Logging into work on Thursday to once again be brought to near tears by a dragon office lady. “There Are Various Reasons Behind It (It’s Full of Elma)” is, like the title suggests, packed with high quality Elma content from start to finish while also running the full gamut of emotions. This episode was crafted from start to finish for me personally and I will gladly take it.
This first segment returns us to Kobayashi’s workplace and, seemingly out of nowhere, Elma takes it upon herself to liberate her fellow colleagues from an overworked life and attempts to establish a healthy work-life balance. Yes, she’s technically pushed by self-serving motives (chocolate), but the end result would be less overtime and better regulated working hours plus early closing time on Fridays. After having multiple proposals squashed by upper management due to both legitimate business reasons (finances, specialized knowledge needed) and illegitimate ones (deftly used logical fallacies), Elma even goes so far as to attempt to start a union. Unfortunately, it doesn’t go anywhere.
I was surprised to see this segment in the anime at all because it touches on multiple issues with the Japanese workplace. Kobayashi and Elma don’t work at an anime studio, but overwork is an issue throughout the business sector in Japan; it isn’t limited to animators. The episode even drops the term “Premium Fridays,” a reference to a campaign first proposed in 2017 to end the workday at 3pm on the last Friday of each month in hopes to both bettering work life and promoting shopping since this is when most workers are paid. Kobayashi mentions it as something that might finally happen because, despite the government’s proposal for it, only 37% of major businesses switched to the schedule or had plans to adopt it. Those numbers are based on a survey in 2017, so I can’t say how many companies followed through and are still recognizing to Premium Fridays.
We also get a quick rundown on how hard it is to change this culture where efficiency from the smallest workforce is prioritized over those employee’s own happiness. Change is slow and even with Elma’s amazing tenacity, I’d also argue that her failure doesn’t only rest on company’s exec (who happens to be Shōta’s dad, an intimidating mage) but on Kobayashi herself. At least the attitude she represents. True to her character, Kobayashi doesn’t really get worked up often about anything. I wouldn’t go so far as calling her pessimist or a cynic, but she very much has an approach of “I’ll believe it when I see it” and is open to being proven wrong but doesn’t believe she will be. Also, likely unpopular opinion, but her willingness to go along with her company’s work culture hurts her fellow employees. Her statement that she can’t relax unless she works eight hours and her general “eh, it is what it is” approach kinda sucks.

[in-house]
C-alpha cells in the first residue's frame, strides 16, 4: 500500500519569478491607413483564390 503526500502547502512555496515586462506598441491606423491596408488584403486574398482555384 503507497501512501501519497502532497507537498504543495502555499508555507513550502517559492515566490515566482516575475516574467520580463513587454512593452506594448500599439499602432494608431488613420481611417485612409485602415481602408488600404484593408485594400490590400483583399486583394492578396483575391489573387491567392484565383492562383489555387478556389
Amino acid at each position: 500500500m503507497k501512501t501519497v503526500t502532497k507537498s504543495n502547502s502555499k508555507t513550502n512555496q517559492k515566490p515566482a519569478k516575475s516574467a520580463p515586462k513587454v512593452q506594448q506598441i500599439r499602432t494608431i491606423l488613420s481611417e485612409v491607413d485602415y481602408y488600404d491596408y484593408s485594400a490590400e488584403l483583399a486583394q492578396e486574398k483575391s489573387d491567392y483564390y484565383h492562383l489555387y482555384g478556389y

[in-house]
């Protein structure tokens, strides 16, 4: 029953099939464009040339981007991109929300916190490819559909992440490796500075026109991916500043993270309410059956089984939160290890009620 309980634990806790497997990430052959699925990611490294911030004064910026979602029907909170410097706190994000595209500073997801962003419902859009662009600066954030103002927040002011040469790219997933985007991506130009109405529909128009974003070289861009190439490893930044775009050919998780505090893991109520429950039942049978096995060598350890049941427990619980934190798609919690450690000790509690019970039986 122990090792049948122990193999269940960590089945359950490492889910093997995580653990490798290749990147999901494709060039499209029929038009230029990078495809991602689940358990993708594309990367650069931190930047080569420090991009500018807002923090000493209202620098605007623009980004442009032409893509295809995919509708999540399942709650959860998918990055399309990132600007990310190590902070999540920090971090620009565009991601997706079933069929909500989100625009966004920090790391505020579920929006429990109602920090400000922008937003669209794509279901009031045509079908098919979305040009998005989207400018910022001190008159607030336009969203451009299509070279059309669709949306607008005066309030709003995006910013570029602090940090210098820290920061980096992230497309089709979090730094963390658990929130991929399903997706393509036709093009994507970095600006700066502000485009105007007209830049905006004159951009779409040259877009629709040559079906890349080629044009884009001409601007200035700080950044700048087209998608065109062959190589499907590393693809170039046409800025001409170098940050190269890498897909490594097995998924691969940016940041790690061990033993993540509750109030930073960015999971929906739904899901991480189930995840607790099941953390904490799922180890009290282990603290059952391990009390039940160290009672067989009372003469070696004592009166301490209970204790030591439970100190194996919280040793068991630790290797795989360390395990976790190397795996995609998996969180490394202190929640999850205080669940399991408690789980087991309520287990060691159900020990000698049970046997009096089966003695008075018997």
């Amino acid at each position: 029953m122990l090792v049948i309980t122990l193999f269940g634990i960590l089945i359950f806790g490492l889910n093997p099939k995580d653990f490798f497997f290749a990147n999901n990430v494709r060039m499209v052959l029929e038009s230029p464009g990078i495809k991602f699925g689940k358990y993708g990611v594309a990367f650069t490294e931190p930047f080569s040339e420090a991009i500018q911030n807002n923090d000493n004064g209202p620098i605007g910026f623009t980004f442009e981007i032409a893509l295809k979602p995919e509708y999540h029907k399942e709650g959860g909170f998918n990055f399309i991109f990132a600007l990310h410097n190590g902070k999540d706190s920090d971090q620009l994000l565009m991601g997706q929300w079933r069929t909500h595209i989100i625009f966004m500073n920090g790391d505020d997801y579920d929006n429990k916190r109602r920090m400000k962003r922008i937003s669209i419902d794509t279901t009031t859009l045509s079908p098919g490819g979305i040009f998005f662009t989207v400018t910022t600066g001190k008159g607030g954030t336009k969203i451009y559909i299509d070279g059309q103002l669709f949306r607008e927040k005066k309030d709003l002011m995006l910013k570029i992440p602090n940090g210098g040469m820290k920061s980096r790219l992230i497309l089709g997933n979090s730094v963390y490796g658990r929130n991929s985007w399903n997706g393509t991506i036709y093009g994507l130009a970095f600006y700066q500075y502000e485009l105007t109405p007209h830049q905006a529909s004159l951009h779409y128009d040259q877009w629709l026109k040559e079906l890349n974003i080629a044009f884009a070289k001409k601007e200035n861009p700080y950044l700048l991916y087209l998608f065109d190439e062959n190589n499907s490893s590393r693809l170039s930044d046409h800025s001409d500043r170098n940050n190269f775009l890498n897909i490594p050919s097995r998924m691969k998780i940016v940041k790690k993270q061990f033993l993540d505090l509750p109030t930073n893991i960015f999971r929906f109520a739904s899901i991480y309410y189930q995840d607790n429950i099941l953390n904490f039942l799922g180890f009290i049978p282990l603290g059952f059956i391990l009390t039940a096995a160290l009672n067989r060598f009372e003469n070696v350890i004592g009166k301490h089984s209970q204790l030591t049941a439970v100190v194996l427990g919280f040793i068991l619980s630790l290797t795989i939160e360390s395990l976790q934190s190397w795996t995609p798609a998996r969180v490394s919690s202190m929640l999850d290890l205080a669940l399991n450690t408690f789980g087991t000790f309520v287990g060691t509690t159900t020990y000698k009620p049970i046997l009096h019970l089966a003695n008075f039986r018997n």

Kobayashi, get a hobby and detach your identity and value from your job, I am begging you. Elma’s only reason for pushing for change is because she wants to have the time to get limited edition chocolates in the evening and you know what, she deserves that. We all do. If you look forward to getting home and unwinding with your favorite TV program in the evening, you deserve that. You shouldn’t be called in on your day off to do more coding (crunch, anyone?) because the job needs you. Otherwise you miss out on the things that actually matter, like taking your kid camping.
That brings us to our middle segment which I don’t have much to say other than it was cute and also this episode is lowkey horny for feet. Also it was amusing that Saitama has just accepted that Shōta is a chūni because it’s certainly the more logical explanation.
The third segment comes almost out of nowhere but it serves as the emotional climax for Tohru and Elma’s relationship after we learned they travelled together in episode 5. This entire segment is a showstopper from start to finish. Elma and Tohru battle for what is initially proposed as “exercise” but it quickly becomes clear that this confrontation is Elma’s way of working through her feelings of betrayal and admitting the importance of her friendship with Tohru. I wouldn’t have expected this segment to work since it felt detached from the rest of the episode, but everything was so expertly animated it was like a double whammy of emotional and physical impact. I really hope KyoAni does an action-oriented series next because the direction here is insanely good.
This episode like an anime Neapolitan ice cream bar, I got my emotional, action, and cozy requirements all satisfied at once.